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A little study on parenting

I picked up a few parenting books at the library, one which was recommended by Everyday Reading

It’s called Ignore It! By Catherine Pearlman. I picked up some good tips for getting your kids to behave, and also some ways to inspire positive change. I’m taking some notes, mostly for me look back on and remember… because most things that go into my brain go right back out! 😬

The main concept is that parents can eliminate bad behavior by ignoring it and not giving it attention. There’s positive reinforcement (encouraging behavior by offering something desirable like food, attention, or toys) and negative attention (encouraging behavior by simply taking away something undesirable). For instance if a child is screaming in a restaurant and you give them an ice cream sundae to make them pipe down, that’s positive reinforcement that will teach the child they’ll be rewarded for their bad behavior. Negative attention might be giving in to a whining child who is resisting doing their chores and not making them do it. The child wins in both scenarios, not the parent, and the bad behavior continues because he child knows it will work!

The 4 steps of Ignore it!

1. Ignore —ignore the bad behavior

2. Listen —listen from a distance and observe cues from the child without interacting

3. Reengage —when the bad behavior stops, reward the child by reengaging and communicate with them about actions

4. Repair — help the child repair any damage they have done/apologize

I’m also really enjoying Gentle Discipline by Sarah Ockwell-Smith.

Note to self :

Rose is motivated, ambitious, determined, and tenacious! Finn is a free thinker, brave, and resilient. Berrett is resourceful and eager to learn!

I really like this concept of reworking what traits might seem negative about your child into a positive.

The book doesn’t let parents off the hook. It was interesting to read what I can do better. Good discipline is about flexibility and humility. As a parent, my role of student or teacher might flip throughout the day. What are my children teaching me? What can I teach them?

Discipline is simply teaching and learning

I loved this breakdown of the word discipline back to the Latin, and how it’s root is connected to disciple. Disciples of Christ were humble followers, and constantly being taught. I also like thinking of discipline in the context of different disciplines, as in avenues of learning. What a good reminder.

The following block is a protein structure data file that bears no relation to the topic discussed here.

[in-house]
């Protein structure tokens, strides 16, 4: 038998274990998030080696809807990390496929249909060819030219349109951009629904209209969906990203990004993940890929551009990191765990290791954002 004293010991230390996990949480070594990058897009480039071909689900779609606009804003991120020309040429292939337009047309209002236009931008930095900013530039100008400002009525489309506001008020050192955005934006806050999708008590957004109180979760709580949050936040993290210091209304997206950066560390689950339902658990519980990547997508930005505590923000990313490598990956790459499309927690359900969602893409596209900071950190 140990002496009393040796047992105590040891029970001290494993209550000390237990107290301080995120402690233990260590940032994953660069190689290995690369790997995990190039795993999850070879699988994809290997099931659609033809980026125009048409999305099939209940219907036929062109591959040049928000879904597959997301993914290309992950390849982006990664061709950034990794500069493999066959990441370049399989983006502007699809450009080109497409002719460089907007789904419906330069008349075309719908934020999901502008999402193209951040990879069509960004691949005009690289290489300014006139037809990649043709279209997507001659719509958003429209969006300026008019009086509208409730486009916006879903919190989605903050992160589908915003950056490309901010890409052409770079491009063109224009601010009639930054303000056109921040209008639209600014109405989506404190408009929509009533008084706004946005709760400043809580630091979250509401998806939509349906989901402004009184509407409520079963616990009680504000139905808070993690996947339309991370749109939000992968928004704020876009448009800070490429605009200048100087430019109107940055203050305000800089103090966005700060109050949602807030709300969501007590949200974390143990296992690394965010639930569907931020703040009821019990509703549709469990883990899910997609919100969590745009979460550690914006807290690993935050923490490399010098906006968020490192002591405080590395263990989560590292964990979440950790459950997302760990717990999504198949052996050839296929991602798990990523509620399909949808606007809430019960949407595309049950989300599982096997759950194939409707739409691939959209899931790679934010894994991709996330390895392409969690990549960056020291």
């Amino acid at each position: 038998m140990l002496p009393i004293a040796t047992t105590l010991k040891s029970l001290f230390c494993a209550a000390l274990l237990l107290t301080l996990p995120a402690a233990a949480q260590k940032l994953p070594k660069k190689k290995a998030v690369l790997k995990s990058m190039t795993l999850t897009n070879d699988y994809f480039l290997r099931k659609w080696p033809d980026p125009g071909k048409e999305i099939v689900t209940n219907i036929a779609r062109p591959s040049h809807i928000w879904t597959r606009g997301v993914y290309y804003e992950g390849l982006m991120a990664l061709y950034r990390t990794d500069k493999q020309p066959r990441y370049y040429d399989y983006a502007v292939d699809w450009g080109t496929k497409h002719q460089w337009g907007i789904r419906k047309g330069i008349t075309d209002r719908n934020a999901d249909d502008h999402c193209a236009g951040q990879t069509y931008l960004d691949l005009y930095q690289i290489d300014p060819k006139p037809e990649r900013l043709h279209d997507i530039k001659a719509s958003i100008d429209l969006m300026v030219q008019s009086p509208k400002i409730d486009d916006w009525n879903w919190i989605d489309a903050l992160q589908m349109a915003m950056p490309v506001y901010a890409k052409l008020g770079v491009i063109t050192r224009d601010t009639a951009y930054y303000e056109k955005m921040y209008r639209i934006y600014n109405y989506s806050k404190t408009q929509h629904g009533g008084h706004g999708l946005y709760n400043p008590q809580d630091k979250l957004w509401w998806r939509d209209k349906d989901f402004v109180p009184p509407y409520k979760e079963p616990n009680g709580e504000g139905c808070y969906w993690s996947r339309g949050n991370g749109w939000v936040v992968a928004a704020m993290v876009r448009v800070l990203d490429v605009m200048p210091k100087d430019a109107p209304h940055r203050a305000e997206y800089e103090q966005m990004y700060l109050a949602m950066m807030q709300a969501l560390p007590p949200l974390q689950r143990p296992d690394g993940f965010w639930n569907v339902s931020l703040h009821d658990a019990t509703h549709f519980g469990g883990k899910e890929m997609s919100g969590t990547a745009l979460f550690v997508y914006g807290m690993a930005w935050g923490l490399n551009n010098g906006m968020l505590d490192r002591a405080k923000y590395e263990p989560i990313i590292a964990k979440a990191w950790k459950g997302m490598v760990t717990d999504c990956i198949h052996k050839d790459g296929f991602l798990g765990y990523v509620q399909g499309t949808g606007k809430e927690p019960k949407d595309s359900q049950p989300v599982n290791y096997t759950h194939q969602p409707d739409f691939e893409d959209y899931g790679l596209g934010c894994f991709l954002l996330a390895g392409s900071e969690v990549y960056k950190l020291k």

“Gentle parenting is not about settling the scores, being right, or maintaining the ‘upper hand.’ Gentle discipline is about conscious, mindful decisions. Whatever situation you find yourself in, it is imperative that your actions are performed mindfully.”

She also suggests to watch for children’s triggers (hungry, tired, too much screen time, even possibly events at school such as with friends). I definitely notice a big difference in my kids behavior sometimes based on these little things.

I’m enjoying the chapter in Ignore it! on rewards/ encouraging behavior. I think this is something we can do more of in our home because we’re always harping on our kids for so many things, and they need that uplift from their parents. Kids get a lot of instruction and criticism all day long at school and at home so I hope I can be better at reinforcing what they are doing right.

We have done tons of sticker charts and reward systems. Here are some ideas and categories that help me make sense of how to acknowledge the kids for doing something good

Also interesting is that she said don’t ever take away a reward the child has already earned. I’m totally guilty of that and Raimo totally is. He always jumps to taking something away. She suggests a sort of system with point (or stickers) and a few points get a small reward like a few chocolate chips or a lego, and a large amount of points gets them a big reward like dinner at their favorite place or a new toy they’ve been wanting. I liked the point idea.

The other book I’ve been reading is called Gentle Discipline, but I haven’t gotten very far.

I am wanting to be a better teacher to my children. I loved this introduction.

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